Welcome back to Top Shelf Prospects, the daily column that brings you the next crop of professional hockey players. Each day I will bring you a new player profile or topical article in the lead-up to the 2019 NHL Draft. Be sure to bookmark the site, follow me on Twitter, and spread the word for the site that will bring you analytical and critical profiles and scouting reports! Last Word On Hockey Prospects is your new headquarters for everything “NHL Draft”! We have a complete listing of our draft articles here. Today we look at left wing Dillon Hamaliuk
After being drafted in the sixth round, 111th overall in 2015 WHL Bantam Draft, Dillon Hamaliuk exceeded expectations and put up 15 goals and 39 points in 72 as a WHL rookie in 2017-18. Hamaliuk added one goal in five playoff games. He seemed to build on that, getting off to a good start this season by scoring a goal in each of his first five games, and a point in his first seven. Overall, Hamaliuk had 11 goals and 26 points in 31 games. However, he has not played since December, after suffering a lower-body injury. While the Thunderbirds never confirmed the exact nature of the injury, it was bad enough to keep Hamaliuk out of the fitness testing at the recent NHL Combine.
Hamaliuk was recently one of three Thunderbirds traded to the Kelowna Rockets as the team looks to load up for the 2020 Memorial Cup. The Rockets are hosting the tournament, and after missing the playoffs this year are bringing in a number of top talents. As host, they are making the moves necessary in order to be a contender to actually win the tournament.
Dillon Hamaliuk Scouting Report
Left Wing — shoots Left
Born October 30th, 2000 — Leduc, Alberta
Height 6’3″ — Weight 201 lbs [191 cm/91 kg]
While not a speedster, Hamaliuk is a decent skater for a big man. He can keep up with the play, with solid top end speed. He gets in quickly enough on the forecheck to create problems for opposing defencemen. Hamaliuk also has decent acceleration, though he could work on his first few steps. He has a powerful stride and is strong on the puck. He can fight through checks to get to the net. Solid core strength gives him good balance and tough to knock off balance. Hamaliuk has decent agility and edgework for a big man.
A prototypical power forward, Hamaliuk loves to get in on the forecheck, pressuring opposing defenders and creating mistakes. He gets to the front of the net both with and without the puck. His quick hands allow him to score in tight, beating goalies with dekes, deflecting in shots from teammates, and burying rebounds or passes from teammates. He also has a strong wrist shot and a quick enough release to fool goaltenders from further out. His one-timer is also effective on the power play. Hamaliuk creates problems in front of the net as he is tough to move when he establishes his position. His size also creates a screen that is tough for goalies to see around.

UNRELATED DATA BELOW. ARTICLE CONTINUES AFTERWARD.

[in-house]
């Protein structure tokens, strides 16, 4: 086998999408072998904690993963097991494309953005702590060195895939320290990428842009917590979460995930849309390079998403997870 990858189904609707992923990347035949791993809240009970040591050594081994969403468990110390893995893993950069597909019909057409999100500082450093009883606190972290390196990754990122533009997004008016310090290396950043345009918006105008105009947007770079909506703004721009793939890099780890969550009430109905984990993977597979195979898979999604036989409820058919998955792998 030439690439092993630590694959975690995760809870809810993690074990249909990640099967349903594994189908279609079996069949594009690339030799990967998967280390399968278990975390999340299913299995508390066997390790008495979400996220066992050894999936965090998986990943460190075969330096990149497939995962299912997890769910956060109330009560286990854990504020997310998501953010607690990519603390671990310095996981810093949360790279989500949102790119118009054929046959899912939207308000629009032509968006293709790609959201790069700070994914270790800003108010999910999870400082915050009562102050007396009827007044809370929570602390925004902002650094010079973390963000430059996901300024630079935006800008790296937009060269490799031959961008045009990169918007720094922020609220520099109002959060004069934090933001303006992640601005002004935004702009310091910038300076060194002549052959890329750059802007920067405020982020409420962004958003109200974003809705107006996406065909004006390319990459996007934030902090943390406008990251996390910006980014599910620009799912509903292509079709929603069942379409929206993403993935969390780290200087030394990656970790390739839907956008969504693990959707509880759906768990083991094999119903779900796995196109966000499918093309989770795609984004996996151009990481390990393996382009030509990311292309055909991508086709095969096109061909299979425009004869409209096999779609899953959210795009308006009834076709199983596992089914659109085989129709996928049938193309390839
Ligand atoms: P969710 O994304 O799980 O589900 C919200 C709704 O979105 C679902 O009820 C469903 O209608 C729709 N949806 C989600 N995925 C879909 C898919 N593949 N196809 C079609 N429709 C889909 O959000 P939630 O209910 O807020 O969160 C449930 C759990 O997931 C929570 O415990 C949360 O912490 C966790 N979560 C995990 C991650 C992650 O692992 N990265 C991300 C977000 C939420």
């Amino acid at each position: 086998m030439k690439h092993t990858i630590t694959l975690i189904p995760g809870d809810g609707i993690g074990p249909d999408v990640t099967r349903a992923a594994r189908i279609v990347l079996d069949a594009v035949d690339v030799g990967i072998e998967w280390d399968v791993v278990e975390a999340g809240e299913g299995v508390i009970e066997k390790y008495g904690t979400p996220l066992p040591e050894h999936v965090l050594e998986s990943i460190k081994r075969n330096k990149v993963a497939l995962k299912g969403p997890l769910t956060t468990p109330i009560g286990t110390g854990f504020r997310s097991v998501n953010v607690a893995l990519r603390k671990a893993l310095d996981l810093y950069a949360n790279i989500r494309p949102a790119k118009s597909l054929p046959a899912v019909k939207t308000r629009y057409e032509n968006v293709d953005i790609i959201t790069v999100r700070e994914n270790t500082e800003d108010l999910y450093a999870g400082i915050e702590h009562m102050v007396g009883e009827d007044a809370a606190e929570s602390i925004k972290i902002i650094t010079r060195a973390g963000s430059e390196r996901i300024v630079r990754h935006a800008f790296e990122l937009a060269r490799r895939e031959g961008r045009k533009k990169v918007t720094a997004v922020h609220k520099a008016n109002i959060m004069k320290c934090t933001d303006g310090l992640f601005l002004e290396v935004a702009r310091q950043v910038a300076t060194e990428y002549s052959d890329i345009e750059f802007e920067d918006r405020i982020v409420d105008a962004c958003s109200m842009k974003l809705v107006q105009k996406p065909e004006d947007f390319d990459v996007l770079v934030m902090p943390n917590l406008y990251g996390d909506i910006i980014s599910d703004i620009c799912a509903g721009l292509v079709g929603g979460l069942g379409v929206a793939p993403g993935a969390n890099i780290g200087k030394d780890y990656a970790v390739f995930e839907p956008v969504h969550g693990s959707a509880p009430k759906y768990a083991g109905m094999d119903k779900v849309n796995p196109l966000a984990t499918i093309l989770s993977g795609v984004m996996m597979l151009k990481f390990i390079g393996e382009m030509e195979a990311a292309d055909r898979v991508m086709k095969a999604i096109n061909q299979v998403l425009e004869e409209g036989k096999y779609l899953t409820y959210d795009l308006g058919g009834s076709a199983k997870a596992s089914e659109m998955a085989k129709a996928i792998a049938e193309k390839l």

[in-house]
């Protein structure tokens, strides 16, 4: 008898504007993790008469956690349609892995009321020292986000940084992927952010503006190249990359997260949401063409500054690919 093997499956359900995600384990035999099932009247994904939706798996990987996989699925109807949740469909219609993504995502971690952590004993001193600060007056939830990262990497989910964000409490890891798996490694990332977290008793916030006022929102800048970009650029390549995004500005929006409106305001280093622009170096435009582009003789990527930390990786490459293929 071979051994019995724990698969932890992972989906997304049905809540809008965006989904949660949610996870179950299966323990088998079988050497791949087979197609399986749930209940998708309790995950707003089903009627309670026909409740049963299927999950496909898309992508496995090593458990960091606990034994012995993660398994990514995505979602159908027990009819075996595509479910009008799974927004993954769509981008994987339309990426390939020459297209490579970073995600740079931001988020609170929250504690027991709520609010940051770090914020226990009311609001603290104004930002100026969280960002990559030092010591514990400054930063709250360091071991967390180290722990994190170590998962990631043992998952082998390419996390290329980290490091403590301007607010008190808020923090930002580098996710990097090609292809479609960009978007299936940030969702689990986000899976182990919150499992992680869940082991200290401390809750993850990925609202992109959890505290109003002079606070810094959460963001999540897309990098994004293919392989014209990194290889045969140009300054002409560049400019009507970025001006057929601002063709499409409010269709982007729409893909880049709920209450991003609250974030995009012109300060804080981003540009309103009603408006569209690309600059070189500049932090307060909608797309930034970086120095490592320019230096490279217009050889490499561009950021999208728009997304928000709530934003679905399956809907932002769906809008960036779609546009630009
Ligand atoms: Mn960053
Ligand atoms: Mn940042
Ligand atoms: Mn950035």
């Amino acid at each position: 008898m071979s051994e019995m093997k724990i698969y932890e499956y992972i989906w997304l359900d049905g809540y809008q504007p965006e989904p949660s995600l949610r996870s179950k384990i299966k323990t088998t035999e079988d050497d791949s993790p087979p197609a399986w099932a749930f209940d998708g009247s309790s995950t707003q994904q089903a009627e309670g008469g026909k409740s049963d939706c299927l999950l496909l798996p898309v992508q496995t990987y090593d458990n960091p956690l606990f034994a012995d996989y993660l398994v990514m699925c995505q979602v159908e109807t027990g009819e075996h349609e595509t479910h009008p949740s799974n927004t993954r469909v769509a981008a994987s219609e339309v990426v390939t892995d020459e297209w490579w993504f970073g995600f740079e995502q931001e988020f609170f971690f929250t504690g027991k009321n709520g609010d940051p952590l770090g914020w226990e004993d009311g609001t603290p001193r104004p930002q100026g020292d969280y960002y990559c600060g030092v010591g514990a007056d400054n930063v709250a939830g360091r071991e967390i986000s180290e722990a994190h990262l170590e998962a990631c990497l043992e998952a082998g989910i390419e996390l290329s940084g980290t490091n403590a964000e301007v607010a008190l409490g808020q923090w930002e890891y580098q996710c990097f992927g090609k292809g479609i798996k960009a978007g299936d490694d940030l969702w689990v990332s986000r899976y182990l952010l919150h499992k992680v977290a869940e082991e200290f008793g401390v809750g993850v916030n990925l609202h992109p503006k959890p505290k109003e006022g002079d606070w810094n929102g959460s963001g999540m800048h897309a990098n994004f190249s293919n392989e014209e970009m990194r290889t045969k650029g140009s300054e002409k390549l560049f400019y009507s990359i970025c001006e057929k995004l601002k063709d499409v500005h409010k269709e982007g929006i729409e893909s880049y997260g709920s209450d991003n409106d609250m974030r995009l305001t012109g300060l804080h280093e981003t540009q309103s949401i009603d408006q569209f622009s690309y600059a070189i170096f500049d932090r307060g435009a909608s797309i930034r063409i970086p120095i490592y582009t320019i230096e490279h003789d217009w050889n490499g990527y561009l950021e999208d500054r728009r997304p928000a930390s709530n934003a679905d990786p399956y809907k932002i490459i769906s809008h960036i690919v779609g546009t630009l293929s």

Hamaliuk is strong down low, protecting the puck on the cycle game and moving it to an open teammate. He wins battles for loose pucks along the boards and gets them to teammates in front of the net. Hamaliuk is not the most creative stick-handler or a threat to put a saucer pass through the sticks of multiple opponents. However, he is still able to create opportunities for teammates through hard work. He makes the smart but simple play in the offensive zone.
Hamaliuk is effective in his own end. He is willing to use his size and gritty play in all three zones, providing effective back pressure and helping to contain opposing forwards on the cycle. He also is good at cutting down passing lanes. Hamaliuk has strong positioning and uses his long stick effectively. He has even been used on the penalty kill at times. When he creates a turnover, he transitions to offence quickly. This makes him a threat to score off the rush as well.
Projection and Comparison
Hamaliuk’s size, skating ability, skill, and willingness to play a physical game are a rare combination and should intrigue NHL teams. He was tracking to make a big move up draft boards when his unfortunate injury occurred. Despite that, some team will see the potential here and draft Hamaliuk with a relatively early pick. The move could pay off as he plays a style that is in high demand but hard to find in the modern game. Hamaliuk could become a top-six winger if given time to properly develop. As a late birthday, he has one more year in the WHL ahead of him before heading to the AHL in 2020-21. His game is reminiscent of Jake Debrusk, though this is a stylistic comparison only and not one based on skill and ability.
The following is a compilation of some of the highlight packages and features of Dillon Hamaliuk that are available on youtube.
Check back tomorrow for the next prospect on our draft board.
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